The bears made quick work of the few remaining strips of bacon and started looking around, their appetites barely whetted. It quickly became apparent that our stash of trail mix was not going to satisfy them as they slowly started advancing towards us where we stood, huddled against the stone wall.

To my left I could hear Luke whimpering. I believe Rick was saying Hail Mary's under his breath, but I couldn't be sure. I was quietly soiling myself. Curt glanced at us, and stepped out to meet the bears.

The leg is gone.
Curt Wiebe at a band practice soon after
his right leg was amputated.
We all knew that Curt was a brave soul. With a smile peeking through his pointed beard, he would always be the first to run the gauntlet. It was his idea to go cliff diving without even testing to see how deep the water was. It was his idea to leave his apartment not through the door, but rather by jumping through the second story window. "I've heard if you roll as you hit the ground it spreads the pressure over more of your body and you won't break any bones." He said "Anybody feel like giving it a go?" And, of course, it was his idea to pick a fight with that heavy metal motorcycle gang at a bar in Montana. He was in the midst of the fray, every limb flailing. Broken bottle in his left hand, a small piece of iron pipe clenched in is right, grinning like the devil incarnate. But we never knew the measure of his spirit until he strode out to those two snarling bears, his hands steady.

The first bear took a swipe at him, but Curt easily ducked under it and jammed his thumb into the bear's eye. The bear roared and lunged, but once again Curt was inches out of reach and lashed back with a solid uppercut right beneath the bear's chin. The Bear sat back a moment, stunned, Curt seized the moment and quickly swung himself over onto the bear's back and wrapped his arms around the bear's neck, closing his windpipe.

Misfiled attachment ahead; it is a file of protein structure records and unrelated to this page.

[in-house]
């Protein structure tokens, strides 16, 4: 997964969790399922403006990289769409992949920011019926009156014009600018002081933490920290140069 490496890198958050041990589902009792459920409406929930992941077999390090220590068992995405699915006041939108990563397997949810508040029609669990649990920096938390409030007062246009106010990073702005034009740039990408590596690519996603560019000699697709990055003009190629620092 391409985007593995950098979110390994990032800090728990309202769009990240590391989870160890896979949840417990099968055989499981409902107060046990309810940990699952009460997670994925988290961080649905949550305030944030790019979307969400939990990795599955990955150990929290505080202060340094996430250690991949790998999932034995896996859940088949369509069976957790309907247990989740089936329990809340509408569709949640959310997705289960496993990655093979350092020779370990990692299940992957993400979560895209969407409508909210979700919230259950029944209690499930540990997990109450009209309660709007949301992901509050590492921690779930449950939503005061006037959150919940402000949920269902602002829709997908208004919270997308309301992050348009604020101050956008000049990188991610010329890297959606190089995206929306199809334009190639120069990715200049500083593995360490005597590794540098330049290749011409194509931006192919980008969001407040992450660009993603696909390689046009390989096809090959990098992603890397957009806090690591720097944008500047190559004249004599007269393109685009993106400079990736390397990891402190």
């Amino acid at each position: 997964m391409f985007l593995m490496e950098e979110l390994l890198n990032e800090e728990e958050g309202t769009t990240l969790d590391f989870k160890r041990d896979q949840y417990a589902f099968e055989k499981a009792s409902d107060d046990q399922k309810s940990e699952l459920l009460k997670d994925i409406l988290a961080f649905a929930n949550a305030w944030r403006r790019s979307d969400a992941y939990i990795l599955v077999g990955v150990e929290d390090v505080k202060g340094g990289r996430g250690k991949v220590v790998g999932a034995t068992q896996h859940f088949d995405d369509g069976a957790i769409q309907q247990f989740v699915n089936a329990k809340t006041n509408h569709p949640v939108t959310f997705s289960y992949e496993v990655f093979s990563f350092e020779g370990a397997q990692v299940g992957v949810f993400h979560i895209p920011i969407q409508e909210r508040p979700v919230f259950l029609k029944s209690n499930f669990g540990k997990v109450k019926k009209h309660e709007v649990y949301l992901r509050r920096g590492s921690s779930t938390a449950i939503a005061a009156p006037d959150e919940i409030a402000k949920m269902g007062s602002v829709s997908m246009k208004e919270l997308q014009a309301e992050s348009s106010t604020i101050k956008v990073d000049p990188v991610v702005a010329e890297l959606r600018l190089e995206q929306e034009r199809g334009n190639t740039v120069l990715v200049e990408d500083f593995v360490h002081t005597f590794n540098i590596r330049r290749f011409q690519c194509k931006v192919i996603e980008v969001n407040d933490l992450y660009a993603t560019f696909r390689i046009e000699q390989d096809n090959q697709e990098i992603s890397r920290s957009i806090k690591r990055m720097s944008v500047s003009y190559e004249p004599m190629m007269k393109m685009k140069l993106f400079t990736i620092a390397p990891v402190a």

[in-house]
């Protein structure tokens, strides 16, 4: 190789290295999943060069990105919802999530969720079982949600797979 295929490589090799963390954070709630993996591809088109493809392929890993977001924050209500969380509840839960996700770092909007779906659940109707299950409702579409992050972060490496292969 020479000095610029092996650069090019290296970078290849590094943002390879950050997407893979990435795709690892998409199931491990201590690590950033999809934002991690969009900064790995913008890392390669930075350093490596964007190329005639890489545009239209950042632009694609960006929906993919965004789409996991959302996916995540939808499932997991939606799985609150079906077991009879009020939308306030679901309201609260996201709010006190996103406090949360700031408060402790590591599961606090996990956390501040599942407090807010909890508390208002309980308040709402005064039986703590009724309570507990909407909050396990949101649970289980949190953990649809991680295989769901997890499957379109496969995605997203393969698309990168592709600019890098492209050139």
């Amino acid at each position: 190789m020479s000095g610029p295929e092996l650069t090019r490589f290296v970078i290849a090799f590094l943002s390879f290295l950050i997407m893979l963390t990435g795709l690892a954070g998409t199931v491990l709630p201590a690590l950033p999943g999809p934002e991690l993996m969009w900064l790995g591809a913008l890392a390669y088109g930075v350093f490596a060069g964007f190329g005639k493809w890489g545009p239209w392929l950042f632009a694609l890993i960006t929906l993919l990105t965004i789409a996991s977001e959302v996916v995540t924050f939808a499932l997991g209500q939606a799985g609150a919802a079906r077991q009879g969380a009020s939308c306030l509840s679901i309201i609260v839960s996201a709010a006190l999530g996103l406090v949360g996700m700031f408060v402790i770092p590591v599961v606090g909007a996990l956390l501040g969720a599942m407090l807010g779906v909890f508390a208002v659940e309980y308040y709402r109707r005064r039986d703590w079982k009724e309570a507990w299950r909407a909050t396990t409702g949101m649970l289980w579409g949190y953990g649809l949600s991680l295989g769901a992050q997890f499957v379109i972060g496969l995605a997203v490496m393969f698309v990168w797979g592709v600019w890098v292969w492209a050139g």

It was then that the other bear made its move. It had been slowly circling behind Curt and as Curt tightened his grip, the second bear ran in and began tearing through the muscle on Curt's right leg. We stood and watch. Paralyzed. Curt screamed and fell to the ground, but didn't quit fighting. He kicked the bear in the nose, which caused him to release Curt's leg long enough for Curt to roll over a few times and grab a rock about the size of his head. But the bear was on him again. Tearing through pants, skin and tendon. Curt screamed again and with all his strength lifted the stone above his head on brought it down on the bear's skull. There was a loud crack and the bear went limp. Curt pulled the now bloody stone from the bear's crushed skull, looked at the other bear and roared. The bear looked at his dead brother and took off into the forest.

Curt collapsed. It was a moment before we could move, but when we could we worked fast. We bandaged his leg as best we could, lashed together a makeshift stretcher and started down the mountain. It was nearly a day later before we could get Curt to the emergency room, and by then the leg was festering and Curt was running a high fever. The doctor decided that amputation was the only option and wasted no time. When Curt finally woke up three days later he was seven pounds lighter and that didn't include the weight he'd lost from eating through a vein in his arm for seventy-two hours.

He took the news like he takes all bad news. A moment of silence, a shrug of the shoulders, and a grin. He learned to walk with his phony leg quickly enough and it wasn't long before he was walking over for our weekly jams, though he would take the leg off while we played as it wasn't very comfortable to wear for long periods of time.

A few weeks later he suggested another camping trip, but we told him we'd cut off his other leg before we let him drag us out there again.

*I don't know anything about picture copyrights. If any of these pictures belong to you and you have a problem with me using them, let me know.